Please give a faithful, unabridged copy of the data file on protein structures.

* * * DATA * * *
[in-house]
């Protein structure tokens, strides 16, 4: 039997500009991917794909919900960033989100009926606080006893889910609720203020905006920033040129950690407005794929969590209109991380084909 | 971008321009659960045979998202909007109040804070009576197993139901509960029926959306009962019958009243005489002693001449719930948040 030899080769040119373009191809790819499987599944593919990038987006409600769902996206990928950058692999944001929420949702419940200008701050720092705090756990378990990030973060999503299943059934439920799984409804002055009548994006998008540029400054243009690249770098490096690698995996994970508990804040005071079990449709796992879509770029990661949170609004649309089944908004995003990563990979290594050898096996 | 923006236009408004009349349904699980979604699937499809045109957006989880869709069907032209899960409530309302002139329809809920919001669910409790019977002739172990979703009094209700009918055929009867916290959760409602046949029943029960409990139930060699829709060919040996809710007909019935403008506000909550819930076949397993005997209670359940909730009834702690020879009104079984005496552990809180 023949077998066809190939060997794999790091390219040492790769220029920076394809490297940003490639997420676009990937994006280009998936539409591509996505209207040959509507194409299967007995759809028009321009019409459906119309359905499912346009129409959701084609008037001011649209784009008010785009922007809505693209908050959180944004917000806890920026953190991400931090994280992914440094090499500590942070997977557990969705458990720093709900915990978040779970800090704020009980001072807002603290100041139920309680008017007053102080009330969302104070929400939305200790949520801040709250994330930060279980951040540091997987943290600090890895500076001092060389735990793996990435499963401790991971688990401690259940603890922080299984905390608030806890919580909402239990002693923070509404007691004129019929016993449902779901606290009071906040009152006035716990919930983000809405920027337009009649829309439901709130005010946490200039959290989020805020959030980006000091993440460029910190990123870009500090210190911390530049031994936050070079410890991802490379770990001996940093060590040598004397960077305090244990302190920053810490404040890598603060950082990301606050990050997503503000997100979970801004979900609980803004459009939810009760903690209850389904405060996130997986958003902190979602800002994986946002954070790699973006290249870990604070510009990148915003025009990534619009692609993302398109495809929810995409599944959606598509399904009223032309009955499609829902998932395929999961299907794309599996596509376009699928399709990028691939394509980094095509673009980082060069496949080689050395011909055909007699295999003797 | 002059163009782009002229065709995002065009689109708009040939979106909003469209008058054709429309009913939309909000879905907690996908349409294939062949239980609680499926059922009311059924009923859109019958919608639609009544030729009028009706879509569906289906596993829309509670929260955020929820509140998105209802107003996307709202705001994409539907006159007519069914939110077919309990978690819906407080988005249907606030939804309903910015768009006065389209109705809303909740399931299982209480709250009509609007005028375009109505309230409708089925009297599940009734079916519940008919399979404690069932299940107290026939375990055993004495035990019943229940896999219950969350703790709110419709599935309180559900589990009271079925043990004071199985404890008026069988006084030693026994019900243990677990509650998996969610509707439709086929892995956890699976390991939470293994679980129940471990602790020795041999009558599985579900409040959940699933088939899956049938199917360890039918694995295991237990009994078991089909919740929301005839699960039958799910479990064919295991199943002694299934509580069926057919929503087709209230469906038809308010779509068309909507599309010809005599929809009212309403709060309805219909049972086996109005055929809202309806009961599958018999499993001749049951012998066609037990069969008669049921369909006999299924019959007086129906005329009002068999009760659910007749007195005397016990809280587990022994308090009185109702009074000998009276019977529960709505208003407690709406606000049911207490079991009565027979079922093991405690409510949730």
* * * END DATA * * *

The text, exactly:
[in-house]
């Protein structure tokens, strides 16, 4: 039997500009991917794909919900960033989100009926606080006893889910609720203020905006920033040129950690407005794929969590209109991380084909 | 971008321009659960045979998202909007109040804070009576197993139901509960029926959306009962019958009243005489002693001449719930948040 030899080769040119373009191809790819499987599944593919990038987006409600769902996206990928950058692999944001929420949702419940200008701050720092705090756990378990990030973060999503299943059934439920799984409804002055009548994006998008540029400054243009690249770098490096690698995996994970508990804040005071079990449709796992879509770029990661949170609004649309089944908004995003990563990979290594050898096996 | 923006236009408004009349349904699980979604699937499809045109957006989880869709069907032209899960409530309302002139329809809920919001669910409790019977002739172990979703009094209700009918055929009867916290959760409602046949029943029960409990139930060699829709060919040996809710007909019935403008506000909550819930076949397993005997209670359940909730009834702690020879009104079984005496552990809180 023949077998066809190939060997794999790091390219040492790769220029920076394809490297940003490639997420676009990937994006280009998936539409591509996505209207040959509507194409299967007995759809028009321009019409459906119309359905499912346009129409959701084609008037001011649209784009008010785009922007809505693209908050959180944004917000806890920026953190991400931090994280992914440094090499500590942070997977557990969705458990720093709900915990978040779970800090704020009980001072807002603290100041139920309680008017007053102080009330969302104070929400939305200790949520801040709250994330930060279980951040540091997987943290600090890895500076001092060389735990793996990435499963401790991971688990401690259940603890922080299984905390608030806890919580909402239990002693923070509404007691004129019929016993449902779901606290009071906040009152006035716990919930983000809405920027337009009649829309439901709130005010946490200039959290989020805020959030980006000091993440460029910190990123870009500090210190911390530049031994936050070079410890991802490379770990001996940093060590040598004397960077305090244990302190920053810490404040890598603060950082990301606050990050997503503000997100979970801004979900609980803004459009939810009760903690209850389904405060996130997986958003902190979602800002994986946002954070790699973006290249870990604070510009990148915003025009990534619009692609993302398109495809929810995409599944959606598509399904009223032309009955499609829902998932395929999961299907794309599996596509376009699928399709990028691939394509980094095509673009980082060069496949080689050395011909055909007699295999003797 | 002059163009782009002229065709995002065009689109708009040939979106909003469209008058054709429309009913939309909000879905907690996908349409294939062949239980609680499926059922009311059924009923859109019958919608639609009544030729009028009706879509569906289906596993829309509670929260955020929820509140998105209802107003996307709202705001994409539907006159007519069914939110077919309990978690819906407080988005249907606030939804309903910015768009006065389209109705809303909740399931299982209480709250009509609007005028375009109505309230409708089925009297599940009734079916519940008919399979404690069932299940107290026939375990055993004495035990019943229940896999219950969350703790709110419709599935309180559900589990009271079925043990004071199985404890008026069988006084030693026994019900243990677990509650998996969610509707439709086929892995956890699976390991939470293994679980129940471990602790020795041999009558599985579900409040959940699933088939899956049938199917360890039918694995295991237990009994078991089909919740929301005839699960039958799910479990064919295991199943002694299934509580069926057919929503087709209230469906038809308010779509068309909507599309010809005599929809009212309403709060309805219909049972086996109005055929809202309806009961599958018999499993001749049951012998066609037990069969008669049921369909006999299924019959007086129906005329009002068999009760659910007749007195005397016990809280587990022994308090009185109702009074000998009276019977529960709505208003407690709406606000049911207490079991009565027979079922093991405690409510949730």